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Friday, December 3, 2010

Tactical Safety: Switching to 2 1/2"

By Ray McCormack

The decision on when to switch to a 2 ½ hoseline is often debated - and often not done when it should be. There are acronyms and parameters that have been developed and are taught to assist us in making the decision to switch. The debate does not usually surround the line’s usefulness or recognition of need, instead, it often centers on the firefighters’ effectiveness while using it. Firefighters and commanders need to make sure that we are effective in deploying and using this tool. The switch occurs because we evaluate factors that push us in a direction that is in opposition from our standard work- horse handline. Factors that influence the switch can be based upon: physical layouts, fire spread and magnitude, flow dynamics and emotions.

When we refuse to switch, the reason for the refusal must be examined, because that is something to be concerned about. Engine companies that fail to make the switch often do so because they are not comfortable with using this line. The fallback decision is a problem built on a platform of substandard training. We stand to lose a lot more than property when we are uncomfortable with both the thought of and the reality of using a larger hoseline.

If we fail to switch due to fear of failure then we are purposely using the wrong tool because of our short comings, - which is not what we should be doing. Every firefighter should have a reasonable idea of when to switch to a larger hoseline; every firefighter should be aware of the techniques of handling and advancing a large handline. We need to get past failure and excusal exemptions, and instead emphasize core training for our firefighters on how best to kill the enemy.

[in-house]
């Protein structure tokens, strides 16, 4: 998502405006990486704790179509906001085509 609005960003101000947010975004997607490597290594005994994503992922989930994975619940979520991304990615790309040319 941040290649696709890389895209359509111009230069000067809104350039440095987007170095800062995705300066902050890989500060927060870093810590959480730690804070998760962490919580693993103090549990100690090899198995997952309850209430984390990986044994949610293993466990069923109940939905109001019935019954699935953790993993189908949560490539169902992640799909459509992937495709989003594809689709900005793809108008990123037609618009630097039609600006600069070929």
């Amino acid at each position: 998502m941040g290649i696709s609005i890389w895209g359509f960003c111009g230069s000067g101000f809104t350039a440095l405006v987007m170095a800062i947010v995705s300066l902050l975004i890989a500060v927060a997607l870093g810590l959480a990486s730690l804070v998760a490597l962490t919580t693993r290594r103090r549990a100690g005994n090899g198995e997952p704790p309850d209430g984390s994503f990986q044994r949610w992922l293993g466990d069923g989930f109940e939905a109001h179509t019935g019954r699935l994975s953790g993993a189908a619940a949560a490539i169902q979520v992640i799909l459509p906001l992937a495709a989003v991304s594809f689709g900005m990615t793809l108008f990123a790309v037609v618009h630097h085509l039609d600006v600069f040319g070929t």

Physical layouts such as large open areas - where the reach and penetration power of a 2 ½ would greatly assist with extinguishment - should be a no brainer. The increased capability of a larger handline needs to overrule firefighter trepidation. Our safety on the fireground is based in a large part on proper service delivery. If we do not deliver the correct size flow, fire knockdown will take longer: increasing the odds of event escalation, delayed extinguishment, structural compromise and firefighter injury.

Emotional factors are present on the fireground. They can be obvious or muted, but they are always in play. Decisions based upon emotion are not always incorrect. Can you go wrong with more water? You can, if the switch to the large handline and the physical world you enter with it collide - resulting in a tedious or stalled advance. There is a big difference in barriers that are manmade and those that reside in choice. One is present for all to overcome while the other is optional.

So why switch to a larger line for occupancies where the smaller-size hoseline is the standard? Two contenders at the top of my list are: fire with entrapment and when a rapid knockdown of a heavy fire condition is immediately required to save lives. If these types of situations are present, you must decide if switching is appropriate. Just make sure that you are able to choose freely based on efficiency and in favor of tactical safety.